Detecting Colors with the Nano 33 BLE Sense Board

Learn how to visualize the dominant primary colour of an object using the built in RGB sensor on the Nano 33 BLE Sense

In this tutorial we will use an Arduino Nano 33 BLE Sense board to measure the main component of the light projected from an item in our environment, using the on-board APDS9960 sensor. This will turn on the red, green or blue on-board LEDs depending on what color the item close to the sensor is..

Goals

The goals of this project are:

  • Learn how the APDS9960 light sensor works.
  • Learn how to use the APDS9960 library.
  • Learn how to read specific colors and simulate them with the RGB LED embedded on the Nano 33 BLE Sense board.
  • Learn how to control the on-board RGB LED by using the data collected from a sensor.

Hardware & Software Needed

  • Arduino Nano 33 BLE Sense.
  • This project uses no external sensors or components.
  • In this tutorial we will use the Arduino Web Editor to program the board.

The APDS9960 Sensor

The APDS9960 sensor.
The APDS9960 sensor.

The APDS9960 sensor is a multipurpose device that features advanced Gesture detection, Proximity detection, Digital Ambient Light Sense (ALS) and Color Sense (RGBC). A vastly popular application of the APDS9960 sensor is in smartphones, where it is used to disable the screen when the user places the phone on their ear.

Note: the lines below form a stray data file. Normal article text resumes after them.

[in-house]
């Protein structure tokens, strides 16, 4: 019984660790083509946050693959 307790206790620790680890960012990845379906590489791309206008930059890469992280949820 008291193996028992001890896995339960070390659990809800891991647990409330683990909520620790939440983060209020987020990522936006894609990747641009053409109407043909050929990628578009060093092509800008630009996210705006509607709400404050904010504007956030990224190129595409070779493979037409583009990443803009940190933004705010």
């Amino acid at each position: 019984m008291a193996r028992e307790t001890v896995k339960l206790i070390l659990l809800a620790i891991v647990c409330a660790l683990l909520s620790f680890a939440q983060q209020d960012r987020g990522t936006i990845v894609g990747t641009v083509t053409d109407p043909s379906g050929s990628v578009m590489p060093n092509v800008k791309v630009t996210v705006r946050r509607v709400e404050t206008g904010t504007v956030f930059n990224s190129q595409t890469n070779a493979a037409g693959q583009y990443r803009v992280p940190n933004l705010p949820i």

If you want to read more about the APDS9960 sensor module see here.

Color Sensor

How color sensing works.
How color sensing works.

White light is actually made of all of the colours of the rainbow because it contains all wavelengths, and it is described as polychromatic light. The color sensor is separated in four different channels (Red, Green, Blue and Clear light intensity). Each of them have a UV and IR blocking filter and a dedicated data converter to read the data simultaneously.

It features:

  • Four different channels to different color data
  • Ability to produce 16-bit data simultaneously
  • Accurate measurement of the ambient light and sense color

Creating the Program

1. Setting up

Let's start by opening the Arduino Web Editor, click on the Libraries tab, search for the APDS9960 library, then in Examples, open the ColorSensor example. Once the sketch is open, rename it as Light_composition.